Common Feeding Mistakes
Microwaves – Don’t microwave plastic containers that aren’t BPA safe.
Time is on your side – Don’t rush new foods; make sure you take a few days in between each introduction.
Weaning – Don’t stop breastfeeding before you’re ready; it doesn’t matter what your friends are doing. Make the decision that’s right for you and baby.
Salt and sugar – There is no need to add salt or sugar to homemade baby foods like purees or mashed blends.
Bad teeth – Don’t let baby fall asleep with a sippy cup or bottle as the sugars in formula, juice and milk can cause cavities.
Foods to avoid
- Honey: Should be avoided the first year due to botulism
- Peanut butter: Should be avoided until baby is 1-2 years old due to possible allergies
- Tree nuts: Hold off for 1-2 years, may cause allergies or choking
- Citrus or acidic fruits: Avoid till baby is 6-12 months, may cause rash or upset stomach
- Raw strawberries, raspberries, blackberries: Wait to try until 6-12 months, but blueberries and cranberries are fine
- Egg whites: hold off till your little one is 1; older infants may have baked goods containing egg whites
- Whole milk: Baby must be at least 1. They’ll have a difficult time digesting the proteins before that.
- Wheat: Baby should be 9-10 months before wheat is introduced. If baby has had no issues with barley or oats, wheat may be tried at 8 months.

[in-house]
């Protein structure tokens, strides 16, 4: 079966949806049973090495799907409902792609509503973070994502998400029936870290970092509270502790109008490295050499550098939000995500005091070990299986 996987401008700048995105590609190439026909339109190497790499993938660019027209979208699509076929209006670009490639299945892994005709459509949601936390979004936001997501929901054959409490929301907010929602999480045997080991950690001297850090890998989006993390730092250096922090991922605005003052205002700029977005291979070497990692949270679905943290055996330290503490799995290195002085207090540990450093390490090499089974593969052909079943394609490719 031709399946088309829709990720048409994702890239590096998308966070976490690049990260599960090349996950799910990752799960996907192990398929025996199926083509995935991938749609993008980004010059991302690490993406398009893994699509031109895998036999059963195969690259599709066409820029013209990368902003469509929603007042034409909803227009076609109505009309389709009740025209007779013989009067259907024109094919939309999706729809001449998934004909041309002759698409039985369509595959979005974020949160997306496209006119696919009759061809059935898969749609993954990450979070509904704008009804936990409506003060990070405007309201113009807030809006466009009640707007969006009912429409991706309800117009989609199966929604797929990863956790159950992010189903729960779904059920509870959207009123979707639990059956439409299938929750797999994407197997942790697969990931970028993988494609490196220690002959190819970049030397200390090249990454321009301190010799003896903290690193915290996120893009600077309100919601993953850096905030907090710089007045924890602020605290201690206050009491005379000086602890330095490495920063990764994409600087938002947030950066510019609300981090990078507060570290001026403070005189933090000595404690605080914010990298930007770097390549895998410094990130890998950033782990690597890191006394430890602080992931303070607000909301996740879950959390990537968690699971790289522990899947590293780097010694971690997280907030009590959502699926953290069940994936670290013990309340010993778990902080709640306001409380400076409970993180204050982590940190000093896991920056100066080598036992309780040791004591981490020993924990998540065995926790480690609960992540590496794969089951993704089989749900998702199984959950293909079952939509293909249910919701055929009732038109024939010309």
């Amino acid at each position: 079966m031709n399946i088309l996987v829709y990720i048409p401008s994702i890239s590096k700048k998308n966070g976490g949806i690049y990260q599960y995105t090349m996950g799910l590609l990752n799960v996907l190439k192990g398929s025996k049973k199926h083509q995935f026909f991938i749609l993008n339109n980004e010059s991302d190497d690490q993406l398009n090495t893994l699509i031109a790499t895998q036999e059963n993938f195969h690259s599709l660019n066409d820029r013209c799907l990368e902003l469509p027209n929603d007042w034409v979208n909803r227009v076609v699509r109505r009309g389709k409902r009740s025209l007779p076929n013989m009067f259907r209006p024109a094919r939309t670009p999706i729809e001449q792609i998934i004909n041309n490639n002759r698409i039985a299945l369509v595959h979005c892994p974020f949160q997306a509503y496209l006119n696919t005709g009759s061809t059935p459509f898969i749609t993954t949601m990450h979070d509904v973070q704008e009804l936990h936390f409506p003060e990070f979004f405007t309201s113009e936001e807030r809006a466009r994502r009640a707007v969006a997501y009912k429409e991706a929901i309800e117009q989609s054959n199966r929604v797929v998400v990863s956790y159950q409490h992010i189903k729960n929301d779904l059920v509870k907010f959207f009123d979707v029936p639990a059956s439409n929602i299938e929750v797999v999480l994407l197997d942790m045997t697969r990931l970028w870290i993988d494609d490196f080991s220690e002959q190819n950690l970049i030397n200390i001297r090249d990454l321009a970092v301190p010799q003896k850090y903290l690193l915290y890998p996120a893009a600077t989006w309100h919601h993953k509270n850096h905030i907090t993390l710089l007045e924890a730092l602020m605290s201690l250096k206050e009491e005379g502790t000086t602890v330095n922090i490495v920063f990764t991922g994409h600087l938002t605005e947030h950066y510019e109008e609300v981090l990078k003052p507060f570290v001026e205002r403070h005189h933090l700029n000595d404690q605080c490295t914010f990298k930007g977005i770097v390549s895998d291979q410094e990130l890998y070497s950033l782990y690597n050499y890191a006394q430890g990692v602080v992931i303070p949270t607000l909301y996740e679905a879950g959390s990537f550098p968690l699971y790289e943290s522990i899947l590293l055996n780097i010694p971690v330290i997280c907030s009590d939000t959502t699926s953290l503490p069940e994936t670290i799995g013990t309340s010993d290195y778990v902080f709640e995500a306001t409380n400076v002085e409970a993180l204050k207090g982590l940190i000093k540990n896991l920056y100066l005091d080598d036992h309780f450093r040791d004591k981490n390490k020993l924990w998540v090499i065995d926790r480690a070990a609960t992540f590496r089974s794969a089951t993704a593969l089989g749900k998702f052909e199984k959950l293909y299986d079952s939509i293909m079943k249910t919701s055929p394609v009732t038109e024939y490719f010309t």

- Grapes: May cause a choking hazard before baby is 1 year old.
- Shellfish: Needs to be avoided until baby is 1, due to possible allergic reactions.
How much breast milk should your child still drink?
Solids should never be a substitute for breast milk or formula in the early months. Think of solids as an addition, like the basket of rolls at a restaurant that you try not to fill up on!
When you first introduce solids between 4-6 months, baby should be drinking 5-7 ounces of breast milk every 4-5 hours. That’s about 5 times a day.
Between 6-12 months, baby goes through the same amount of formula or breast milk per day, only less often. This means baby should be drinking about 24-32 ounces over 4 feedings per day (7-8 ounces every 6 hours).
After baby is 12 months, you may decide to continue to breast feed, but solids will generally take over as the major source of nutrition for your infant. Babies should be weaned from bottles and formula at 12 months, unless otherwise specified by a doctor.
How much water/milk/liquids will they still need?
Baby will continue to need to nurse or be fed formula during the early months of her life. It isn’t until the baby reaches 1 year of age that formula and breast milk can be replaced by solids completely.
It will be important that baby remains hydrated, even after the breast milk or formula run dry.
You’ll want to wait until your baby is about 6 months before offering her water, and even then you’ll want to limit the intake so she doesn’t fill up. After baby turns 1 year old, she may have as much water as she likes.
Experts suggest no more than 24 ounces of cow’s milk per day after baby turns 1, and no more than a single cup of juice a day.